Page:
You may be starting with too much template for such a highly expressed gene. A dilution series (standard curve) with your Gapdh primers will tell you if/how much you need to dilute your starting DNA when measuring Gapdh. Do you know approximately how much cDNA you're starting with? Eg. I start with 0.5-1 ug of RNA, make 50 uL cDNA, then use 0.4 uL cDNA in each 20 uL qPCR reaction. This works well for both high and low expressing genes. In regards to how to set up your plates, if for example you have 3 biological replicates (6 samples altogether: 3 normal and 3 stressed), and wanted 3 technical replicates for each sample, I would set it up like this: Posted Image If you only have one biological replicate for now that's fine you can do the other ones later. The only thing you have to repeat every time is the no template control ("blanks"). We use an Excel spreadsheet from Biorad for our ct/expression analysis, though there are probably better/easier ways to do this. It's not the greatest (eg. your data has to be layed out perfectly before importing it) but we've been using it for years and once you get the hang of it, it's easy. You just need to input the ct values so you can take data generated at any time from any machine. Most qPCR machines should be able to output an excel sheet or txt file with the ct values (we use a Opticon Monitor from Biorad, also an old program). It basically automates your calculations, including normalizing to a housekeeping gene and calculating fold change. If you leave efficiencies at 100% you're using the ddct method, if you calculate efficiencies using a standard curve and give that data to the spreadsheet you're using the Pfaffl method (information on the two methods, at the bottom of this page). Here's the spreadsheet: www.bio-rad.com/LifeScience/jobs/2004/04-0684/genex.xls and here's some instructions: www.bio-rad.com/LifeScience/jobs/2004/04.../Manual_Rev_B.pdf This spreadsheet shows on the left how I would organize my data before importing it into the spreadsheet from Biorad, and on the right where each value would end up once imported: https://dl.dropbox.c...me%20setup.xlsx Everything in the first three columns in red would be copied then imported in to the Biorad spreadsheet. Note how each is labelled and how the coordinates are organized.



Thank you for your reply.
I am using around 1-2 ug RNA to make cDNA and I am getting 20uL of cDNA from one sample. For qRT PCR I am using 1uL of cDNA for 25uL.
My reaction mixture consist of
DD water:19uL
Taq Polymerase buffer: 2.5
dNTP: 0.5uL
F-0.5uL
R- 0.5uL
Template (cDNA): 1.0uL
Taq Poolymerase: 0.5uL
5X SYBR Greeb: 0.5uL

With the standard curve do you mean dilute those sample (cDNA) 10-1, 10-2, 10-3, 10-4?

#8 Curlis

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Posted 30 May 2012 - 08:13 AM

Can it be because of I am not degrading my RNA once cDNA formed?. After making my cDNA, I am directly using that sample for qRT PCR. I am not doing RNase treatment for the cDNA formed.

#9 biznatch

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Posted 30 May 2012 - 09:20 AM

I think you're using too much starting material in your qPCR reaction which is why the Gapdh amplification curve looks strange. You generally don't need to degrade the RNA after making cDNA. I would do a 10-fold dilution series (10, 100, 1000, 10000 fold dilutions) and see what your amplification curves look like.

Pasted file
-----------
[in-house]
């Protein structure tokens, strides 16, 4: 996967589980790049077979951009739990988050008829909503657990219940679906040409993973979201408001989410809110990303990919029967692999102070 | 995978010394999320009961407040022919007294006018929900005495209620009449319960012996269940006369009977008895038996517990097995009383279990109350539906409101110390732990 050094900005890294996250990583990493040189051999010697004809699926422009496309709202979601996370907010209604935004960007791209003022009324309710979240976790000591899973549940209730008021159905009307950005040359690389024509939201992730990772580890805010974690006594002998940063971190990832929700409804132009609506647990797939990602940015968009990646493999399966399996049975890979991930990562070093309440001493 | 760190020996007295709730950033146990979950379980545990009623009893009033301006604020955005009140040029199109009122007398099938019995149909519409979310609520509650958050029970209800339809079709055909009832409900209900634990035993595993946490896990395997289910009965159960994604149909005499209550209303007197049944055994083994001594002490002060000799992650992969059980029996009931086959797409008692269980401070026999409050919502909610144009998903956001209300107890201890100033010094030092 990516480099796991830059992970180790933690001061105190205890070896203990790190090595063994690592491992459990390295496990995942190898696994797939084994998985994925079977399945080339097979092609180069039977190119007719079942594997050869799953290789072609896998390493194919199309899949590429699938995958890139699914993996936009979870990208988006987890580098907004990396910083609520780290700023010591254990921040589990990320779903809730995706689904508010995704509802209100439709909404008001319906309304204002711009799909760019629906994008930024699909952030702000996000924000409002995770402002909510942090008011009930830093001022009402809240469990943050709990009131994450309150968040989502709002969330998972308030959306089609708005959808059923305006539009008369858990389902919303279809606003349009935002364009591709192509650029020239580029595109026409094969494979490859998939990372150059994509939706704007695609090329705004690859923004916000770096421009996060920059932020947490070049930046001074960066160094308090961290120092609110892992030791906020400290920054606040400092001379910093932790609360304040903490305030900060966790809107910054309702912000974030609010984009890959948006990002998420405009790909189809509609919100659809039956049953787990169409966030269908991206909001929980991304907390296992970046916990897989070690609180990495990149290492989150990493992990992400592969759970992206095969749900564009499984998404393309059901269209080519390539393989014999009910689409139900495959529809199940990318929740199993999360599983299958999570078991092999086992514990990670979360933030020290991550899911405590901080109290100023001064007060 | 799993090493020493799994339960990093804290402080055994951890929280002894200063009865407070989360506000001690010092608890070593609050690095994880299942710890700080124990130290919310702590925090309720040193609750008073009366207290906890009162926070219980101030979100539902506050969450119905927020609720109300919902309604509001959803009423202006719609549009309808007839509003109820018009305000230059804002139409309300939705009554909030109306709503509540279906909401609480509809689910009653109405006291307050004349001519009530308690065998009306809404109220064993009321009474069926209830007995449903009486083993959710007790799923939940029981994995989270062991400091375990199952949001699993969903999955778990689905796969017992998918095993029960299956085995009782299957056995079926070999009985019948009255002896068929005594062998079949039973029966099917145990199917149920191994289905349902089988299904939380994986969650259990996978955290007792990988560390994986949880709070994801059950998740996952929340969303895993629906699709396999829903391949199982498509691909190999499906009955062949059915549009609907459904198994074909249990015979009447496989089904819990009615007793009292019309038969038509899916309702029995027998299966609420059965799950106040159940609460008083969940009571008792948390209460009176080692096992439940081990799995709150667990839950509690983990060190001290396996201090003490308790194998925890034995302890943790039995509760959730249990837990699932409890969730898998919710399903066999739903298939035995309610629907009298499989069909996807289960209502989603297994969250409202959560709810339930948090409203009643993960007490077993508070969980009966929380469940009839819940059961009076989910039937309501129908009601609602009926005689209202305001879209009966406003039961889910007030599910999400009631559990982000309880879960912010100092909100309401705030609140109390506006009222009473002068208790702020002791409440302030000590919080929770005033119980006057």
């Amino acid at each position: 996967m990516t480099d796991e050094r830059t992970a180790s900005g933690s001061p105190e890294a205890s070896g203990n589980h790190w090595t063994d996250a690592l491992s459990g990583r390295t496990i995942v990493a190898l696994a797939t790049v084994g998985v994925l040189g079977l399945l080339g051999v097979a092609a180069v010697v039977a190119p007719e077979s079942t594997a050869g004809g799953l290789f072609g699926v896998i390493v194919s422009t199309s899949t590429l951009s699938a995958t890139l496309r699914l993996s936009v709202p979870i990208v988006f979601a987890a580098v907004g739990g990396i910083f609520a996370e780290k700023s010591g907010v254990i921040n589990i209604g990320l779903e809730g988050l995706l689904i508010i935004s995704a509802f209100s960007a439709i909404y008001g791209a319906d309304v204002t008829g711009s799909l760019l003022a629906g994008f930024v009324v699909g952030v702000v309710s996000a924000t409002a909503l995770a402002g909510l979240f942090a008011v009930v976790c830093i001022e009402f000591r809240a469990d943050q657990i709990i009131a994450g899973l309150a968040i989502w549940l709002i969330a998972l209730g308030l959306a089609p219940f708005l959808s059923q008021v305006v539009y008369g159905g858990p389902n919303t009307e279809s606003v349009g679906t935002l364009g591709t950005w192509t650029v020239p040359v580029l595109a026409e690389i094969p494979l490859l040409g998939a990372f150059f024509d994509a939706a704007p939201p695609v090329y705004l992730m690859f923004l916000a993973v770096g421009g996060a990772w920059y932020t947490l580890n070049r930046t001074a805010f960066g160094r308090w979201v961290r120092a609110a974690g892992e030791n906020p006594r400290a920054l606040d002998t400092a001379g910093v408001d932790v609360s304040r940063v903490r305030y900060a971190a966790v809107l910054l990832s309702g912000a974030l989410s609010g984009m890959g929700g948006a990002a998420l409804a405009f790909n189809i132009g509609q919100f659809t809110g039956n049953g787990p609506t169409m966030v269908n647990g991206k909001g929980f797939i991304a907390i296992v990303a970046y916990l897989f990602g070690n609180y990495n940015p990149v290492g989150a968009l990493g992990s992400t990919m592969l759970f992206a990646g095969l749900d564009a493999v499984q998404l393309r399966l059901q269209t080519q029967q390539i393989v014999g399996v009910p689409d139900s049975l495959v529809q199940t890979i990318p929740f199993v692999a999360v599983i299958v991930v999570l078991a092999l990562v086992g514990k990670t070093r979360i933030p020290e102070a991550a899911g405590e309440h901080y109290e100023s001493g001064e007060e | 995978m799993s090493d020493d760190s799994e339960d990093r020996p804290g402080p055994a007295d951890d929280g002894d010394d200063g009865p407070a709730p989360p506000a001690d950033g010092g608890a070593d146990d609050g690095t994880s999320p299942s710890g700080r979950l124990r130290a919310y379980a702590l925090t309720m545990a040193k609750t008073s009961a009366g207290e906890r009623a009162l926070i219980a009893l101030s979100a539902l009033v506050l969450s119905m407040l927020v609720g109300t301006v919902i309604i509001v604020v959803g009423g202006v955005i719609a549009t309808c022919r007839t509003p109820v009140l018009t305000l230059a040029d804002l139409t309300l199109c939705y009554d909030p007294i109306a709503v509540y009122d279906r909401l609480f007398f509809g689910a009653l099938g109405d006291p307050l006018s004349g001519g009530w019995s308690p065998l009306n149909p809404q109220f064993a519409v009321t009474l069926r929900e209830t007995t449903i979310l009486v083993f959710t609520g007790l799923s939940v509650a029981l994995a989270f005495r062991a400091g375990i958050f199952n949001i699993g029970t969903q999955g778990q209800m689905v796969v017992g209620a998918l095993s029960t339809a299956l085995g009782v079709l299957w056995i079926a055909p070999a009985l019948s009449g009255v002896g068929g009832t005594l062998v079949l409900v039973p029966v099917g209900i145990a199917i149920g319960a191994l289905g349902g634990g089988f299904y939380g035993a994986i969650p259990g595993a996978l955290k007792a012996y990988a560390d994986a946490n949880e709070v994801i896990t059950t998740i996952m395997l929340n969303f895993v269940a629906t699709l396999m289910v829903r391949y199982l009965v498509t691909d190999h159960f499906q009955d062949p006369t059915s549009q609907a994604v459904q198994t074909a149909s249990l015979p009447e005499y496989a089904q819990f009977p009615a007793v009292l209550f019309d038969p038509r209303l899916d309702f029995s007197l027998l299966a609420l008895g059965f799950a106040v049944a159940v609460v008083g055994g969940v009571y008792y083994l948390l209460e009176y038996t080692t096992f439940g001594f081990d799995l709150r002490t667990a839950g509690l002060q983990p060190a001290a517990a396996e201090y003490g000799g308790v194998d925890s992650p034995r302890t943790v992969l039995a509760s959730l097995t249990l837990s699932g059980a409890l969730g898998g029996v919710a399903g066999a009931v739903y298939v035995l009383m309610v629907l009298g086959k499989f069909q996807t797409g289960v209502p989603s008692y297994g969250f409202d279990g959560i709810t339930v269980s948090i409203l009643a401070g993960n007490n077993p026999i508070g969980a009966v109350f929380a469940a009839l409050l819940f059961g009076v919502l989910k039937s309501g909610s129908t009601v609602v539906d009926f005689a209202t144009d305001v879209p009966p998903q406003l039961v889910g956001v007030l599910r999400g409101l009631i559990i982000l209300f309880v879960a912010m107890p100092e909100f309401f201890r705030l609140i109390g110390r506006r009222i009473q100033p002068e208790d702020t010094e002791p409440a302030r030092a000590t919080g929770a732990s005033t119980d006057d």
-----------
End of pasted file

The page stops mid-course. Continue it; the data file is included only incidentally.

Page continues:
#10 Curlis

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Posted 04 June 2012 - 12:58 PM

I think you're using too much starting material in your qPCR reaction which is why the Gapdh amplification curve looks strange. You generally don't need to degrade the RNA after making cDNA. I would do a 10-fold dilution series (10, 100, 1000, 10000 fold dilutions) and see what your amplification curves look like.

Now it is working fine, it was the problem of bubble formation during the transfer of sample from master mix to 96 well plate.
Now y question is, by using comparative cT method, I want to plot a graph for relative abundance of transcript level. How should I proceed for that?
When I was reading above article which you sent to me I understood comparative cT method, but how will I get fold for gene1 and gene2?

I am confused about this. Please help me out.

#11 biznatch

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Posted 04 June 2012 - 01:04 PM

The Excel spreadsheet from BioRad that I linked to will let you input ct values and will normalize to your housekeeping gene and output fold change values.

#12 Curlis

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Posted 04 June 2012 - 01:11 PM

The Excel spreadsheet from BioRad that I linked to will let you input ct values and will normalize to your housekeeping gene and output fold change values.

Hi,

I opened that excelsheet. How will it normalize? If I am right, Is it by expressed gene- reference gene for control and treatment?

I am unable to figure out how will I get fold change. I am really sorry, this is my first time on qRT-PCR.

#13 biznatch

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Posted 04 June 2012 - 01:28 PM

I think my link for the GenEx instructions didn't work.

www.bio-rad.com/LifeScience/jobs/2004/04-0684/Manual_Rev_B.pdf

These are the instructions for use the spreadsheet.

Edited by biznatch, 04 June 2012 - 01:29 PM.


#14 Curlis

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Posted 05 June 2012 - 06:38 AM

I think my link for the GenEx instructions didn't work.

www.bio-rad.com/LifeScience/jobs/2004/04-0684/Manual_Rev_B.pdf

These are the instructions for use the spreadsheet.


Hi,

I read it, but I am unable to figure out what should I do after http://pathmicro.med...n_vs_Cycle6.htm . I got these values ddcT. Can I use those values directly for my result? If not please let me know.